The second option, leaving our culture in order to adopt the Western way of life, is hardly more desirable, but probably more possible than the first. Even though the trend is toward the dominant culture and some of our younger people are taking up the values and ways of the white culture, there are still many things distinctly Eskimo that we truly value. There are ways in which we live that we don't wish to change.
"The only time I really feel I am myself is when I am hunting. Every year I must return to the tundra if only a few days. I have to do this."
The third option, to find some meaningful combination of the two cultures, is the most realistic approach. It is, in fact, the transitional state we find ourselves in today. Each of us is caught in his own way between two worlds. And as each of us grows up we tend to turn more to one world or the other. But always our lives depend upon things in both worlds. The man who lives by hunting and fishing in the area of his village, nevertheless depends on some cash to buy ammunition, fishing gear, gas for his boat, some clothing, some furnishing for his house. On the other hand, people who have become most adapted to Western ways of living and who may be pursuing professional careers far from their village still need their ties to the land and the people. As one young person working away from his home in Chevak puts it, "The only time I really feel I am myself is when I am hunting. Every year I must return to the tundra if for only a few days. I have to do this."
It may seem obvious that our present way of life is a combination of two cultures. It may seem unnecessary to discuss the first two options—of returning to our original ways or becoming completely assimilated. However, virtually all planning and policy-making related to our region is done, knowingly or unknowingly, in the context of the first two extreme options.
When the future of our subsistence way of life is considered in terms of either hunting and fishing or the cash economy, planning and decision making is, naturally, done on the basis of Western civilization's cash economy. Since the thought of returning to ancestral ways and living 100 per cent from hunting and fishing is quickly discarded as impractical, it is assumed that we are in the process of acculturation which will eventually make us completely westernized. Today, public policy decisions are almost invariably made on the assumption that we are going to be drawn into the mainstream and one day—perhaps after a generation or so—become like everyone else. This assumption is made despite the fact that in the foreseeable future our region doesn't have the resources to support a strictly cash economy. And it is made despite the intention of most Yupik people to continue their hunting and fishing way of life.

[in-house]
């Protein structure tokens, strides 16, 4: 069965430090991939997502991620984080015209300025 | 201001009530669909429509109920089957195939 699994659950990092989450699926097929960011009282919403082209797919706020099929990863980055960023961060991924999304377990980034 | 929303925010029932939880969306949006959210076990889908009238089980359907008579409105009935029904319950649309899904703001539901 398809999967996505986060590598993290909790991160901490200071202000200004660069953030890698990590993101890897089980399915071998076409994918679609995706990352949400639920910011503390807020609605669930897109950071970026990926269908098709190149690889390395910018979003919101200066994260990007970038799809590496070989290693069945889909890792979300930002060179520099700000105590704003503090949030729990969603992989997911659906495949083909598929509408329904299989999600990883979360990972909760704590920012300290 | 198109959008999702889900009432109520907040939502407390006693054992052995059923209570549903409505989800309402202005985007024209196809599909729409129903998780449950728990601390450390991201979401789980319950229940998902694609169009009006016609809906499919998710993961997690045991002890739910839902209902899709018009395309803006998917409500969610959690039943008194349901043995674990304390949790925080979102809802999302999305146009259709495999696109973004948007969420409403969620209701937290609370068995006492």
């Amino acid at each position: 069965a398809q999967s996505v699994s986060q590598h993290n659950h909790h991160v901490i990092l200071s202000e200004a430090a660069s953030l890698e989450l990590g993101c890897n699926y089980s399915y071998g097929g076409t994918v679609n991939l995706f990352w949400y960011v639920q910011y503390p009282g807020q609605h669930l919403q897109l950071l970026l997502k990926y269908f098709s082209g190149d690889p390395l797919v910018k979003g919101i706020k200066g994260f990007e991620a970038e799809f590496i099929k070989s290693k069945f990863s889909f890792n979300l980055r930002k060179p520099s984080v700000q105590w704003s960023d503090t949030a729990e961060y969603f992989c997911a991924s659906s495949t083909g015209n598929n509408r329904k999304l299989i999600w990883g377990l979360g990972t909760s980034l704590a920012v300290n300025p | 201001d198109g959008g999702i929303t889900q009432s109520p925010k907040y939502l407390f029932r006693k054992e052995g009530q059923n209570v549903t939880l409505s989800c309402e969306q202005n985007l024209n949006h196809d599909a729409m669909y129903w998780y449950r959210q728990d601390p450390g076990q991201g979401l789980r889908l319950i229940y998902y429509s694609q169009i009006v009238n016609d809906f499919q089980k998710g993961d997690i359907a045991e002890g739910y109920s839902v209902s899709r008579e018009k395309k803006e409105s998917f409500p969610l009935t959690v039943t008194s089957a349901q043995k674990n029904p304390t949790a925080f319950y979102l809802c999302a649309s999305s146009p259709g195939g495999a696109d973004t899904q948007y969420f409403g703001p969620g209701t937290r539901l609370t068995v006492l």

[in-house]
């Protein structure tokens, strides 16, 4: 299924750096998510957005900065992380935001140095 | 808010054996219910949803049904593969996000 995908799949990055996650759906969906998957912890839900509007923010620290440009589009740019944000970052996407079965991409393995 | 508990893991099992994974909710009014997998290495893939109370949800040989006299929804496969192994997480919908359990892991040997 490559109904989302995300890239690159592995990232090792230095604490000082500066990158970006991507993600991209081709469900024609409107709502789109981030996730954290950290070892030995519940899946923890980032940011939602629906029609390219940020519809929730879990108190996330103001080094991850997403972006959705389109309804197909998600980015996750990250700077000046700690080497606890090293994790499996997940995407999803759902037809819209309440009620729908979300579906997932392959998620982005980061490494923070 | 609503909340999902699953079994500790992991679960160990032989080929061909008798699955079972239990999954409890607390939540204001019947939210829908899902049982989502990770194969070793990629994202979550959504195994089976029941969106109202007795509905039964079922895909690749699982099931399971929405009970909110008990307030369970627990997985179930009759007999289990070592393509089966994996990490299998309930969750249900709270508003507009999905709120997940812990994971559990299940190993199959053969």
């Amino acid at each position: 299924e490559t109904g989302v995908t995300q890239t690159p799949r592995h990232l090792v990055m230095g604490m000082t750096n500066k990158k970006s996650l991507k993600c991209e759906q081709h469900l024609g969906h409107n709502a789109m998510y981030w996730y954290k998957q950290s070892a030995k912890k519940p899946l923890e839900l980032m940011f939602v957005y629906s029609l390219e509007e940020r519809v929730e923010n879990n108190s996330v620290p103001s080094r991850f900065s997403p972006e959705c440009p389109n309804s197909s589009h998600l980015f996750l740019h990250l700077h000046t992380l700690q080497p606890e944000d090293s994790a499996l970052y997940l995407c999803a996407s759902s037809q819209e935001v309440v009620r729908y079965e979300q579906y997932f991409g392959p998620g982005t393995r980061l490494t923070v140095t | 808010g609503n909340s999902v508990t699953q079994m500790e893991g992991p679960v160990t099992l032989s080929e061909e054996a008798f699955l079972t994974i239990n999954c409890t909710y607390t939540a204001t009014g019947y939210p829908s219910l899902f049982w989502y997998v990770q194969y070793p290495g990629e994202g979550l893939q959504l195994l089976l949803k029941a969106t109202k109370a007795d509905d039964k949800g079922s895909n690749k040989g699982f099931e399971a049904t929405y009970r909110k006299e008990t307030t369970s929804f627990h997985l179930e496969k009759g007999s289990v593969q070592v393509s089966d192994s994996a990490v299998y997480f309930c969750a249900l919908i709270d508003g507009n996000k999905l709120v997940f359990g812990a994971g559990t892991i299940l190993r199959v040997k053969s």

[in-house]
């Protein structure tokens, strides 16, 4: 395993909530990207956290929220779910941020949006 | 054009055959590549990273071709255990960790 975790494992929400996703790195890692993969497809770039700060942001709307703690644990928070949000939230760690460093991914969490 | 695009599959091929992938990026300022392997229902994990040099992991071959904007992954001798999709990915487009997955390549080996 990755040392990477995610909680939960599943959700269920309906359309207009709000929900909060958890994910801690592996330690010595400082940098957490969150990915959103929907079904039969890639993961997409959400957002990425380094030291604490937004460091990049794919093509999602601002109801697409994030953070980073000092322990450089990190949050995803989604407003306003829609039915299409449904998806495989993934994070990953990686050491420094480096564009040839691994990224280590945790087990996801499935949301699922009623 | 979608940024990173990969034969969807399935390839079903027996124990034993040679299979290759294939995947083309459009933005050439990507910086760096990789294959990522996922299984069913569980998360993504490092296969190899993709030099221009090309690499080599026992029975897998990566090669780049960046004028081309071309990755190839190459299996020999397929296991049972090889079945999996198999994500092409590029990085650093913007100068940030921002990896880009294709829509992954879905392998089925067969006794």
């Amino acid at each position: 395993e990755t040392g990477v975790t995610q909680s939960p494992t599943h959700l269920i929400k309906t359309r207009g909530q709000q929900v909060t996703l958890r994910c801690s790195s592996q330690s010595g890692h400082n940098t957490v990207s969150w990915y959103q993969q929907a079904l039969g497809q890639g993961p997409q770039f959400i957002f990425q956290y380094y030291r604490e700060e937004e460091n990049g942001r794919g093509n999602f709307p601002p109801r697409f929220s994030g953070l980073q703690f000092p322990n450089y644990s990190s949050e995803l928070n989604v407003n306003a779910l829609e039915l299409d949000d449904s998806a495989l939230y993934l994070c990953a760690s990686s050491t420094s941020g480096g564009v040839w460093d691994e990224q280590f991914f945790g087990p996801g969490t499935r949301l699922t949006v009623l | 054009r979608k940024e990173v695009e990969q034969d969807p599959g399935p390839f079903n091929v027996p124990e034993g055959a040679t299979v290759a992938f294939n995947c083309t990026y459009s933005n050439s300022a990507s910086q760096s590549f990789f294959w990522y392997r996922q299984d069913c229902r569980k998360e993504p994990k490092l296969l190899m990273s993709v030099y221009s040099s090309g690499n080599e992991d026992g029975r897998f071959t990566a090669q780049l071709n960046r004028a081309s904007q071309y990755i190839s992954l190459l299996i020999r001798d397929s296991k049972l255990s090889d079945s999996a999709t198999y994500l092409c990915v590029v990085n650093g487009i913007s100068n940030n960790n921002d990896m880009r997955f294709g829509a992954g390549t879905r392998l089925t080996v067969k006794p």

Does a choice have to be made between the two cultures? Does it have to be one or the other? Does one way of life have to die, so that another can live?
Up the Yukon River from our region, Jimmy Huntington, an Athabascan Indian, State legislator and author of On the Edge of Nowhere, has put the problem and challenge clearly.
"Alaska is unique, here the subsistence and the cash economy are in open conflict with the unique subsistence values of the Indian, Eskimo and Aleut populations.
"Subsistence values are still vital to over 50,000 Alaskan Indians, Eskimos and Aleuts as they have been for countless thousands of years and as they will be for hundreds of years in the future. Unwise expansion of the western country denies these subsistence values. At the present rate, the Indian, Eskimo and Aleut culture soon will be destroyed.
"It must be stopped. Only in Alaska, in the North American history, does the opportunity exist to protect the basic human subsistence rights of all citizens.
"We believe that the Western and traditional Alaskan values can and must live side by side. But just as the Indians, Eskimos and Aleuts have no right to destroy the cultural values of the white man, neither do the white men have the right to destroy the cultural values and life style of the Indian, Eskimo and Aleut."2
"No one purposely, consciously intends to destroy our culture."
There should be room in Alaska for both Western and Native cultures to exist. And within a region such as the Yukon-Kuskokwim Delta it should be possible for the values and ways of the two cultures to exist and interact. No one purposely, consciously intends to destroy our culture. Yet Western customs, Western laws, Western institutions—the entire system of Western civilization continues to erode our way of life.